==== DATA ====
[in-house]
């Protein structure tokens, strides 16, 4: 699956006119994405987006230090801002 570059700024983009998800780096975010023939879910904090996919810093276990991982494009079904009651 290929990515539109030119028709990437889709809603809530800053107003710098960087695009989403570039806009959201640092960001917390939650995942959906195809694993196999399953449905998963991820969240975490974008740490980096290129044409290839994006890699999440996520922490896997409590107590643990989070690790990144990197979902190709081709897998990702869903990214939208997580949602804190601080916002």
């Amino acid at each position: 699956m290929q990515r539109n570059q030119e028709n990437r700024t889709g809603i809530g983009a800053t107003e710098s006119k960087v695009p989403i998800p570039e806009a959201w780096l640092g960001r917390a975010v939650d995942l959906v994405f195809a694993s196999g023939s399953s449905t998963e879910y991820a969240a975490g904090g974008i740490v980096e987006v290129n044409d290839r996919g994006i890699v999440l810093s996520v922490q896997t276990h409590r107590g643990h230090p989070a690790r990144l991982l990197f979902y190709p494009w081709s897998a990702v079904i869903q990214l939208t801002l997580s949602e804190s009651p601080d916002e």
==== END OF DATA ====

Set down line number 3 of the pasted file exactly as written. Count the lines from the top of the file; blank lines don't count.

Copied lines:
């Amino acid at each position: 699956m290929q990515r539109n570059q030119e028709n990437r700024t889709g809603i809530g983009a800053t107003e710098s006119k960087v695009p989403i998800p570039e806009a959201w780096l640092g960001r917390a975010v939650d995942l959906v994405f195809a694993s196999g023939s399953s449905t998963e879910y991820a969240a975490g904090g974008i740490v980096e987006v290129n044409d290839r996919g994006i890699v999440l810093s996520v922490q896997t276990h409590r107590g643990h230090p989070a690790r990144l991982l990197f979902y190709p494009w081709s897998a990702v079904i869903q990214l939208t801002l997580s949602e804190s009651p601080d916002e």